All the Lean In talk is great, but first girls and women must be in a position to put that mantra into practice—and that’s where mentoring comes in.
It’s a Lean In moment for the global women’s movement, to borrow the phrase du jour from Facebook’s Sheryl Sandberg, but the question remains: how do we best help and teach an ambitious woman to do said leaning, whether she’s in America’s boardrooms or in the developing world, where far greater challenges exist for female participation in government, business, and other aspects of public life?
Enter the Vital Voices Global Partnership, led by president and CEO Alyse Nelson. Her not-for-profit—cofounded by former ambassador-at-large for global women’s issues Melanne Verveer and former secretary of State Hillary Clinton—is working to connect women around the world with mentors who can share expertise, encourage dreams, and stand beside their protégés in success.
One such dynamic duo was on display at the fourth-annual Women in the World Summit, during the Friday-afternoon panel, “How to Build a Woman Leader.” Bank of America’s Justine Metz, head of global wealth and investment marketing and sales support, connected via Vital Voices to Danielle Saint-Lôt, an ambassador-at-large for Haiti and the cofounder and special adviser of Femmes en Démocratie. The women spoke with Nelson and moderator Gillian Tett about the importance of reaching out to other women, and why, as Nelson says, “mentoring isn’t just the nice thing to do. It’s a real strategy that produces real results.”
Metz and Saint-Lôt first partnered up when the latter realized she needed expertise in marketing and branding to better help her Caribbean country—and Haitian women—flourish. “Alyse sent me a list of potential mentors. I said, ‘Justine, wow, she’s the mentor I need,” Saint-Lôt told Tett. “She knows about branding and marketing and that’s something I don’t know. I’m not even on Facebook and Twitter.”
Meanwhile, Metz had been talking to Bank of America’s global strategy and marketing officer, Anne Finucane, and she’d decided that Haiti was a place where “we could make a difference,” Metz said. She pointed out that Saint-Lôt had already been “an amazingly accomplished woman” before the mentorship ever took place. Her role was to “help Danielle continue the momentum that she had already started before we had even gotten there.”
To Saint-Lôt, that momentum could be super-charged if she could learn to speak the language of corporate America and woo investors to her poor nation. “Here you have, for the first time, corporate America looking at Haiti with different eyes,” she said. “It was very important for me as a leader to speak the language that Justine speaks every day.” One of the projects that the two collaborated on—a memo to Haiti’s president to convince him to add more women to his cabinet—ended up having a real impact.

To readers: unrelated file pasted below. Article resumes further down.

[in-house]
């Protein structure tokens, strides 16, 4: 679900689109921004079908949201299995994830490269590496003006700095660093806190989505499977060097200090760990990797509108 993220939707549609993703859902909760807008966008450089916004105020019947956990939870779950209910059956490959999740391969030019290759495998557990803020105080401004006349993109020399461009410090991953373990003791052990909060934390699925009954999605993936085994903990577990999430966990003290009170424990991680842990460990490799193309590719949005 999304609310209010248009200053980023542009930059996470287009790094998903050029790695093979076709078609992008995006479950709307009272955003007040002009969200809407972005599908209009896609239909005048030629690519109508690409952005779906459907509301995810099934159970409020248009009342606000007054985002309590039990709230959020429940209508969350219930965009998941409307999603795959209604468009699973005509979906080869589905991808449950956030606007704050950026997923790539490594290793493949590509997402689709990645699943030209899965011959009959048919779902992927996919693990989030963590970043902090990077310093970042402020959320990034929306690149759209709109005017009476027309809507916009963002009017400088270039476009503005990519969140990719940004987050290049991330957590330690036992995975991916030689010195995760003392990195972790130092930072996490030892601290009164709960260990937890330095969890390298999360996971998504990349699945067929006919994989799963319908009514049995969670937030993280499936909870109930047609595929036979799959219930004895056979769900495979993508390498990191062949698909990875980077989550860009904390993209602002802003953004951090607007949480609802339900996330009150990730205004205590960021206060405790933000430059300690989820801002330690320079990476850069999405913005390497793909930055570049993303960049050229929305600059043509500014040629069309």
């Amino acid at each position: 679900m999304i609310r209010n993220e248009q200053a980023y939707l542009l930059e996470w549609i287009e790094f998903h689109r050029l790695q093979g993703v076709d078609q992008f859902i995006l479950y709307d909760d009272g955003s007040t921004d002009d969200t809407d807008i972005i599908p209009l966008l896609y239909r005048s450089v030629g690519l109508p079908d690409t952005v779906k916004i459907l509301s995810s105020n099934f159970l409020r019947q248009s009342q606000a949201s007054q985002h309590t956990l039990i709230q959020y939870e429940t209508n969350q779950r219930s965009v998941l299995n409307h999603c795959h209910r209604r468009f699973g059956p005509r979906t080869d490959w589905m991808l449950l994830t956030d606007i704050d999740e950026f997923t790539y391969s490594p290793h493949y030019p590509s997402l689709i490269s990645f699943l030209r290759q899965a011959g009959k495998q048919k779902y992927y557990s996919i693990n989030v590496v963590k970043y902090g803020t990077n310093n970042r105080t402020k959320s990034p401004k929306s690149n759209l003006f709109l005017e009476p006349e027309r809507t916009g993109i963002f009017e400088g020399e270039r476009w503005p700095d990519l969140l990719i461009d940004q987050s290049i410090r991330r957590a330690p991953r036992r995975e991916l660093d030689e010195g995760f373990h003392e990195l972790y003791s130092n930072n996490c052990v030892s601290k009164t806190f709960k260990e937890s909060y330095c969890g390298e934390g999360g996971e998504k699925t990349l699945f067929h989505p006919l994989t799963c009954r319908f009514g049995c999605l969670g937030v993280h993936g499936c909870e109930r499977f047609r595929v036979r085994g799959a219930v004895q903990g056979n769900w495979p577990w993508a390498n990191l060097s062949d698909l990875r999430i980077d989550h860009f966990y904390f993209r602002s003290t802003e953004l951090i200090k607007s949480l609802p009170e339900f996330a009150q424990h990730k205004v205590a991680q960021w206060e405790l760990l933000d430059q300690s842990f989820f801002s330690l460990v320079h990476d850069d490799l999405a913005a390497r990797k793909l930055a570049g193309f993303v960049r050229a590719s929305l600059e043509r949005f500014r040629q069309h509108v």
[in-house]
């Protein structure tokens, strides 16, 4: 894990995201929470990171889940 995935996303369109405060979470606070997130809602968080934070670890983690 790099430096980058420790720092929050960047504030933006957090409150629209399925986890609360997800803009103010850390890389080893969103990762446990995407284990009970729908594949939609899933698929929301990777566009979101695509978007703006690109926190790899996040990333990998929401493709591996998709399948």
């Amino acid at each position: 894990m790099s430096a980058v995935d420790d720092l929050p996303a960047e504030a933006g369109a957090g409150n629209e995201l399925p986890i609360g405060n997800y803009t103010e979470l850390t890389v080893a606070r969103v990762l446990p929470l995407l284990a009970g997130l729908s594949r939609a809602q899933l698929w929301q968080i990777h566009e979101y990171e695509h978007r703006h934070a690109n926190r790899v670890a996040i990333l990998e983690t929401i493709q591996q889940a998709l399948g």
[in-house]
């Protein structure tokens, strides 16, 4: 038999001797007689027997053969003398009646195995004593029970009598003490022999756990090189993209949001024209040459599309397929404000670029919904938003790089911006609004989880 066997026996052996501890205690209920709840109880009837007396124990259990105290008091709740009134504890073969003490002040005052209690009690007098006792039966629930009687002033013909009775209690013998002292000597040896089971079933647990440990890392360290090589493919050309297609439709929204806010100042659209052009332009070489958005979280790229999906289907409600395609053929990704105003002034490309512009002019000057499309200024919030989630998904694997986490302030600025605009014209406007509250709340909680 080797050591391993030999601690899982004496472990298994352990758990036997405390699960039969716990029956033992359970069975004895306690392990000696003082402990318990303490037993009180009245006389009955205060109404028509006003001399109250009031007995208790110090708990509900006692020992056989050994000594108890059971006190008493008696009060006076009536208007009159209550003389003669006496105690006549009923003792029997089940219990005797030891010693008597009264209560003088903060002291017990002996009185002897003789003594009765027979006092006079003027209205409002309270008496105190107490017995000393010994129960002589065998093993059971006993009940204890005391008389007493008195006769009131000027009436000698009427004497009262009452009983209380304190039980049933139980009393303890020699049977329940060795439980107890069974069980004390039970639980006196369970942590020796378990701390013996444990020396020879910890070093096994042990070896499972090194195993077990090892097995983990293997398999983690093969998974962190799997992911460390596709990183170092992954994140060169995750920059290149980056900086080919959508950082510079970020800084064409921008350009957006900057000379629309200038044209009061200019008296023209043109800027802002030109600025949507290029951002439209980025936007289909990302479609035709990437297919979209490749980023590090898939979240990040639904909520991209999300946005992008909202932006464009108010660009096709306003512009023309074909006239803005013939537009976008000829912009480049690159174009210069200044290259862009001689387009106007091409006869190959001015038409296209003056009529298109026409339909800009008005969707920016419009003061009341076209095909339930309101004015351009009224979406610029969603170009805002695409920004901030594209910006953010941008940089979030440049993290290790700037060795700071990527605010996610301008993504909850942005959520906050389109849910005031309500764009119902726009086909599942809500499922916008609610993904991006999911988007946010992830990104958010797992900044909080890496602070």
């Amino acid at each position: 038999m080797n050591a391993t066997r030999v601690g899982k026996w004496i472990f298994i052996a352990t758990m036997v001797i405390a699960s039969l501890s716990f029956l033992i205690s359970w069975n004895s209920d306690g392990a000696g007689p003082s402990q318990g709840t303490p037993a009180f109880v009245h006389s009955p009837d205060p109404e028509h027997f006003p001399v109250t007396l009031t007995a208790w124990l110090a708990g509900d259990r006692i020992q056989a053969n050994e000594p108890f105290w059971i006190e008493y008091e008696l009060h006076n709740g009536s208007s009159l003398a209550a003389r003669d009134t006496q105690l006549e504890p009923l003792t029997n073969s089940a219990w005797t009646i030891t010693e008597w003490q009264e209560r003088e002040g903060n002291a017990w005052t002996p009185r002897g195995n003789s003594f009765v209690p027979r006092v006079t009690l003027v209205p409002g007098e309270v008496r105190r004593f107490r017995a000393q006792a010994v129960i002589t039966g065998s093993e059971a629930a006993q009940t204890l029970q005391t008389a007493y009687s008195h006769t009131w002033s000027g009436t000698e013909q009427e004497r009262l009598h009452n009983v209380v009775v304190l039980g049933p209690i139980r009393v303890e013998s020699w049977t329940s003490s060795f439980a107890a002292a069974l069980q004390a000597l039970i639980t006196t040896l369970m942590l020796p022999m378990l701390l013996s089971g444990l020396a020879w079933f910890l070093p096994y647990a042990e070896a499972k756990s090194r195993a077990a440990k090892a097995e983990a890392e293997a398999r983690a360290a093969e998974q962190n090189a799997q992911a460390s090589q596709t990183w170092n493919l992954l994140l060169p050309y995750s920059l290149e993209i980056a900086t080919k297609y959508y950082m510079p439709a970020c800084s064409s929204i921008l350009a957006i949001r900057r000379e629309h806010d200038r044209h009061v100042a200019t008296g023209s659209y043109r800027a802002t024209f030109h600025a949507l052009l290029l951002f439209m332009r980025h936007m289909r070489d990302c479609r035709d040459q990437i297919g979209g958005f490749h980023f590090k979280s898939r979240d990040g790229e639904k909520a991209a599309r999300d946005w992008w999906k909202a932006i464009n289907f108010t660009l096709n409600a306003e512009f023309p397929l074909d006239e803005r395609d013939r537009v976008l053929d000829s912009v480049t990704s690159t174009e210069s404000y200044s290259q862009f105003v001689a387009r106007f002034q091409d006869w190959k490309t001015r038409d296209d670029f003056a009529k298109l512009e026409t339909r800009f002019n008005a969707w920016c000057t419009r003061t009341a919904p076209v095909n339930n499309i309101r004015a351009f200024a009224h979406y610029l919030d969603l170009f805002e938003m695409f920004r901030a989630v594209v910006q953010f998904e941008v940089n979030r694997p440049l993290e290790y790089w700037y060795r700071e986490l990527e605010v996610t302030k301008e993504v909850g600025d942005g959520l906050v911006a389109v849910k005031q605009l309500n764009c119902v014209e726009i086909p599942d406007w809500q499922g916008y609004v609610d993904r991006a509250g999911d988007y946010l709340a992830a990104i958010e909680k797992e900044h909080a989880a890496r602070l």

“I can’t pay it back. So I have to pay it forward,” Nelson says. “And that’s the power of mentoring—it’s cyclical.”
Throughout, Metz served as a supporter, a cheerleader, and a discerning eye. But both women stressed that the relationship was horizontal, rather than vertical. “It’s not about the mentor, but the mentee,” Metz said. “The mentee defines the relationship. Danielle clearly defined what she needed. And she told me what she needed from me ... ‘mentee/mentor’ implies a hierarchical structure, but it’s an equal relationship. This is a partnership.”
Nelson agreed with their assessment: “It’s not about the person standing in front of you,” she said. “It’s really about the person, like Justine, who’s ready to stand behind you. Who believes in your vision and is ready to help you move forwards.”
The result, Nelson said, is a partnership that can become “an essential actualizing strategy—a building block of change and growth ... mentorship leads to leadership. It’s absolutely critical—we’re here because we don’t just want women to have presence; we want women to have power, in terms of leadership and in terms of voice.”
For a prime example, look no further than Nelson herself. “I’m a product of mentoring,” she told the audience. “I was mentored for years by Melanne Verveer, who, I think, saw leadership in me far before I saw it in myself.” Now, she knows that “I can’t pay it back. So I have to pay it forward. And that’s the power of mentoring—it’s cyclical. If you were mentored, you will go out and mentor others.”
And indeed, Saint-Lôt has already started to pay it forward in Haiti. “I have one of my mentees who is the chief of staff of the president,” she says. “The most important thing is to give women the opportunity, like Vital Voices does, to be in a network.”
“It’s a journey,” Saint-Lôt said. “For life.”